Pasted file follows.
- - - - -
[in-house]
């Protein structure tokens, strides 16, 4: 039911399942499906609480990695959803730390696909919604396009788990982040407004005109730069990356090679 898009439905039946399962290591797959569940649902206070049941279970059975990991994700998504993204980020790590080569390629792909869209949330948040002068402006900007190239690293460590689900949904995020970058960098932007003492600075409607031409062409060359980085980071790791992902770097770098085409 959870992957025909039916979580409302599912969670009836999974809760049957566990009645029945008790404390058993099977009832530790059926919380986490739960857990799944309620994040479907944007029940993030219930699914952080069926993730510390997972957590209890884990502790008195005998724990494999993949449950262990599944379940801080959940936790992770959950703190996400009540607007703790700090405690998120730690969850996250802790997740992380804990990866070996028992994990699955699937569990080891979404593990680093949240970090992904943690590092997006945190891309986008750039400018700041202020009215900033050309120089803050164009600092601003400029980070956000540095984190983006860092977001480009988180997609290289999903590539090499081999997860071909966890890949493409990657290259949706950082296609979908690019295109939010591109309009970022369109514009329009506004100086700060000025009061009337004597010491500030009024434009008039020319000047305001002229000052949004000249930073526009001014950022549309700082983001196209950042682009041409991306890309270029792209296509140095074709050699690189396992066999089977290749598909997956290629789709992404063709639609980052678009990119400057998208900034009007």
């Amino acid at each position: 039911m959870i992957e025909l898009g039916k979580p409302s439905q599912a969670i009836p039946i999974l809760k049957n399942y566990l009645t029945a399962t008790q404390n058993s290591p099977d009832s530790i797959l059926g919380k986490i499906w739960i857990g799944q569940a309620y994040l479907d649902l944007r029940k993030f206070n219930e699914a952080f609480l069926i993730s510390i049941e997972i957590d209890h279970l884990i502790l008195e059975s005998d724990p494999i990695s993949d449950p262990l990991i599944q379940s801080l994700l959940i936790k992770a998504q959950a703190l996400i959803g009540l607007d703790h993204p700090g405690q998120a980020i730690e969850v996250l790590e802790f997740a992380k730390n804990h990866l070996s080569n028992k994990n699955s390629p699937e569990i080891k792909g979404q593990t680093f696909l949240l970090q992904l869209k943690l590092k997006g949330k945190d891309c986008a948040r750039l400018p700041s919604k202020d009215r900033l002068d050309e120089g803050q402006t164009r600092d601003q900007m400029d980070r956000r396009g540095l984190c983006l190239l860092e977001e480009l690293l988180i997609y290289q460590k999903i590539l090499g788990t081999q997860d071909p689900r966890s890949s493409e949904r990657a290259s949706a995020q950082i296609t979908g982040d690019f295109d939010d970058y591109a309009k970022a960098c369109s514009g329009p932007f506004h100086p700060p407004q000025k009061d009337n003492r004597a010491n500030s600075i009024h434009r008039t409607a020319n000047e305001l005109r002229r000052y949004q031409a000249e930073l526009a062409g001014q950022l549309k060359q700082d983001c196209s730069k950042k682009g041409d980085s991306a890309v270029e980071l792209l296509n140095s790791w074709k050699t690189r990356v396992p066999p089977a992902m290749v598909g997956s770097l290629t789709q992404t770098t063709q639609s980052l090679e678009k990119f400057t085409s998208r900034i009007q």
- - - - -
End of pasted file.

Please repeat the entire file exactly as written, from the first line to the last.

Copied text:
[in-house]
């Protein structure tokens, strides 16, 4: 039911399942499906609480990695959803730390696909919604396009788990982040407004005109730069990356090679 898009439905039946399962290591797959569940649902206070049941279970059975990991994700998504993204980020790590080569390629792909869209949330948040002068402006900007190239690293460590689900949904995020970058960098932007003492600075409607031409062409060359980085980071790791992902770097770098085409 959870992957025909039916979580409302599912969670009836999974809760049957566990009645029945008790404390058993099977009832530790059926919380986490739960857990799944309620994040479907944007029940993030219930699914952080069926993730510390997972957590209890884990502790008195005998724990494999993949449950262990599944379940801080959940936790992770959950703190996400009540607007703790700090405690998120730690969850996250802790997740992380804990990866070996028992994990699955699937569990080891979404593990680093949240970090992904943690590092997006945190891309986008750039400018700041202020009215900033050309120089803050164009600092601003400029980070956000540095984190983006860092977001480009988180997609290289999903590539090499081999997860071909966890890949493409990657290259949706950082296609979908690019295109939010591109309009970022369109514009329009506004100086700060000025009061009337004597010491500030009024434009008039020319000047305001002229000052949004000249930073526009001014950022549309700082983001196209950042682009041409991306890309270029792209296509140095074709050699690189396992066999089977290749598909997956290629789709992404063709639609980052678009990119400057998208900034009007």
């Amino acid at each position: 039911m959870i992957e025909l898009g039916k979580p409302s439905q599912a969670i009836p039946i999974l809760k049957n399942y566990l009645t029945a399962t008790q404390n058993s290591p099977d009832s530790i797959l059926g919380k986490i499906w739960i857990g799944q569940a309620y994040l479907d649902l944007r029940k993030f206070n219930e699914a952080f609480l069926i993730s510390i049941e997972i957590d209890h279970l884990i502790l008195e059975s005998d724990p494999i990695s993949d449950p262990l990991i599944q379940s801080l994700l959940i936790k992770a998504q959950a703190l996400i959803g009540l607007d703790h993204p700090g405690q998120a980020i730690e969850v996250l790590e802790f997740a992380k730390n804990h990866l070996s080569n028992k994990n699955s390629p699937e569990i080891k792909g979404q593990t680093f696909l949240l970090q992904l869209k943690l590092k997006g949330k945190d891309c986008a948040r750039l400018p700041s919604k202020d009215r900033l002068d050309e120089g803050q402006t164009r600092d601003q900007m400029d980070r956000r396009g540095l984190c983006l190239l860092e977001e480009l690293l988180i997609y290289q460590k999903i590539l090499g788990t081999q997860d071909p689900r966890s890949s493409e949904r990657a290259s949706a995020q950082i296609t979908g982040d690019f295109d939010d970058y591109a309009k970022a960098c369109s514009g329009p932007f506004h100086p700060p407004q000025k009061d009337n003492r004597a010491n500030s600075i009024h434009r008039t409607a020319n000047e305001l005109r002229r000052y949004q031409a000249e930073l526009a062409g001014q950022l549309k060359q700082d983001c196209s730069k950042k682009g041409d980085s991306a890309v270029e980071l792209l296509n140095s790791w074709k050699t690189r990356v396992p066999p089977a992902m290749v598909g997956s770097l290629t789709q992404t770098t063709q639609s980052l090679e678009k990119f400057t085409s998208r900034i009007q």